Documentary Wedding Photography is the art of capturing authentic moments, as they happen, with no input or guidance from the photographer at all.

It’s a term that’s used interchangeably these days with “photojournalism” and “reportage” and you’ll see the term used a lot on photographers websites. And whilst it’s true that every photographer will be shooting in a documentary style for much of the day (I’d hope no one is going to interrupt the speeches so they can move you into better light, or ask you to pose during the ceremony!) I believe there is a difference between those photographers shooting in a documentary style, and a true documentary wedding photographer.

To me, being a documentary wedding photographer means not just reacting to moments as they happen, but becoming skilled in anticipating moments before they unfold. Spotting the potential of a moment and composing a shot around that potential, skilfully framing all of the elements ready to capture it as soon as it happens.

It’s about delivering images that tell a story without any additional context needed, there’s no need to describe what’s happening because the image explains itself, you can see what’s happening, you instinctively know the story, you can feel the moment.

What about groups? and couples portraits?

There are of course parts of the day that can’t be captured in an off-the-cuff way, they’re simply not going to happen if you don’t arrange them. And of course family photos are very important to most people. So while you won’t find any in my portfolio, we take time out of the day to get these at 90% of weddings.

I try to be as efficient as possible with the group photos and not keep you waiting around for ages, wedding days are about fun and laughter and love – and not many people love standing around having their photo taken! I want you back to celebrating with your friends and family as soon as possible, creating all kinds of little moments for me to capture.

And of course photos of the couple themselves are equally important, I’ll often take the couple for a walk around the venue while the light is at it’s best. Not only does it let us get some epic portraits that you would create amazing centrepieces in your home. But it gives you 15 minutes or so time away from the rest of your guests. A few quiet moments as a newly married couple away from the party.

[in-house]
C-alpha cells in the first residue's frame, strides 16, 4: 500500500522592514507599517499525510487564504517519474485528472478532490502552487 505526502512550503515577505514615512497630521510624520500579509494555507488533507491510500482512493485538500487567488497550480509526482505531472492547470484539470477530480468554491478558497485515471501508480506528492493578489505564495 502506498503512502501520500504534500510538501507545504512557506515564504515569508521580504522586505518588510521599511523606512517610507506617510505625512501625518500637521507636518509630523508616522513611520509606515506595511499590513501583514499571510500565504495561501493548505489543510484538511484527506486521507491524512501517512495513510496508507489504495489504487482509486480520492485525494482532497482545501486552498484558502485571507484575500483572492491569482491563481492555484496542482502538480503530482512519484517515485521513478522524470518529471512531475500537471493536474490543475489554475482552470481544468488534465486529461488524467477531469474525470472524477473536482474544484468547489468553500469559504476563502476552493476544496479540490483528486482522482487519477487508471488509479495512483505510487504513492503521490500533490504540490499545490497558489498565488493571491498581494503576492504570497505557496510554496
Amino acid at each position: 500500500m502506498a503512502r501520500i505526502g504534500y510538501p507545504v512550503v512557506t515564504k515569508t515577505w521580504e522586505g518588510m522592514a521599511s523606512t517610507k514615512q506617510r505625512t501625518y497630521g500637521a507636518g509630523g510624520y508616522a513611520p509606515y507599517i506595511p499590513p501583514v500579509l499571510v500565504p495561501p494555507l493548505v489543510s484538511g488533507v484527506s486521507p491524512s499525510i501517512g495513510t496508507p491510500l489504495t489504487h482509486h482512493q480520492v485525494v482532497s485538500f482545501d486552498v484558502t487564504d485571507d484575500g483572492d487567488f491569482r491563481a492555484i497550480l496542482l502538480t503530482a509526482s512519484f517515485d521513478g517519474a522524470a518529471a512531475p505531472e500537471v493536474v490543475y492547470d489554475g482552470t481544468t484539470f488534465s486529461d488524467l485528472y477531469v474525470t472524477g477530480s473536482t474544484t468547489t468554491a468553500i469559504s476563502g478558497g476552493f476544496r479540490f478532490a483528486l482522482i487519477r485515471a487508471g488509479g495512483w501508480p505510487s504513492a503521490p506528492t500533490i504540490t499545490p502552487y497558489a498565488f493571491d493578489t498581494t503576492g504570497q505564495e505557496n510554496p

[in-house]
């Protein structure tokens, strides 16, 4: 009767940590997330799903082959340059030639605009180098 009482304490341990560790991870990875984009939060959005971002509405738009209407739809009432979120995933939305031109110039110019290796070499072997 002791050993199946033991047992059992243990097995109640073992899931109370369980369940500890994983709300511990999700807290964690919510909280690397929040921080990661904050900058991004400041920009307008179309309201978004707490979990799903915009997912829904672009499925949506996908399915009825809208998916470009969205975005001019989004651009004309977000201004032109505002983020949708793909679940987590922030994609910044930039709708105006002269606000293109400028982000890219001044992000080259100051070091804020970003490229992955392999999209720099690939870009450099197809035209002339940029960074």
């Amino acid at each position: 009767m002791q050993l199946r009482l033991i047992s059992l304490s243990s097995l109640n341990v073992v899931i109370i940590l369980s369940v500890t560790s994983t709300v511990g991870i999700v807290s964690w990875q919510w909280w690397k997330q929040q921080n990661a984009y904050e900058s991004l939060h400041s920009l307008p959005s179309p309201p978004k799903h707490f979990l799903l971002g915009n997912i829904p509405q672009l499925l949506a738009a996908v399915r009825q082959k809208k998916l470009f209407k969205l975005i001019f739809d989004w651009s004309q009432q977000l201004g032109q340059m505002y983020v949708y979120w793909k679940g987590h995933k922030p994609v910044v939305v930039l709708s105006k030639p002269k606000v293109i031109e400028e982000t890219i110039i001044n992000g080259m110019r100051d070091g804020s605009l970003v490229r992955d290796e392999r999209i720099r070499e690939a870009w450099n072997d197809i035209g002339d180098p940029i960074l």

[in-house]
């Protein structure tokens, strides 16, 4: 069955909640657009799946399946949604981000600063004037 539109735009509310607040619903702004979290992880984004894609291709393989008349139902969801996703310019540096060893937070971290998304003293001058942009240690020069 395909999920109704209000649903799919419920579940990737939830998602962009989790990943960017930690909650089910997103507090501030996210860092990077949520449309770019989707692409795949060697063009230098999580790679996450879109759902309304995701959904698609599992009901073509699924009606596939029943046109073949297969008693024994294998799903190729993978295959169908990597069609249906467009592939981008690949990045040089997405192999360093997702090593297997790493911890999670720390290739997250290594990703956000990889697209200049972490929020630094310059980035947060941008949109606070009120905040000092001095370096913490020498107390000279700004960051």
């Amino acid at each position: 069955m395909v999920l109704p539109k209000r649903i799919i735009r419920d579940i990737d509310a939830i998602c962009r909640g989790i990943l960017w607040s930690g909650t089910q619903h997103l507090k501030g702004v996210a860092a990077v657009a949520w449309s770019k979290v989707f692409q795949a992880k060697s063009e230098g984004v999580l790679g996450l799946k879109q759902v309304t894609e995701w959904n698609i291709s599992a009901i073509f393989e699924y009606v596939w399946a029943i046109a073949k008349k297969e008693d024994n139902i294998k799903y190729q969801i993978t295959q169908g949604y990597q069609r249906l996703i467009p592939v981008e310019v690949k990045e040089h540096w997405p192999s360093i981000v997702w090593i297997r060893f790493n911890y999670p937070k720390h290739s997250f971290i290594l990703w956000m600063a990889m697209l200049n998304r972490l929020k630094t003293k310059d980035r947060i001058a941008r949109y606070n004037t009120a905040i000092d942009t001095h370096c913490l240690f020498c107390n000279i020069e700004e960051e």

My approach to documentary wedding photography

My approach to documentary wedding photography is simple but effective. I’ll mingle and chat with your guests throughout the day, I’ll shoot from within moments rather than from the outside looking in.

I’ll deliver a gallery that is 90% colour with a splattering of black and white images. I love colour, and often couples have spent a long time choosing their colour combinations for the wedding and I want that to shine through. But some images just cry out to be in black and white, so you’ll get a mixture of the two.

I use flash sparingly. You won’t see me get any flashes out until the dancing starts, I want to be as unobtrusive as possible and I think flash during the day is distracting to guests and the couple alike. But dance floor shots with a bit of flash are banging.

I believe that all moments at wedding are of equal importance. Yes there are crucial parts of a wedding, the ceremony, the speeches, the first dance, the confetti. These are all the big moments, but they’re not necessarily more important than the little moments. Peoples reactions during the ceremony, at hearing an emotional speech, at seeing another guest do something funny/stupid/both – often equally important.

It’s all about the people and the emotions

Ultimately, I want you to look back on your gallery and see a collection of images that each tell a story. Of your guests having fun, maybe shedding a tear of joy – of them being themselves. Little moments, perfectly preserved, stories within stories within your own love story.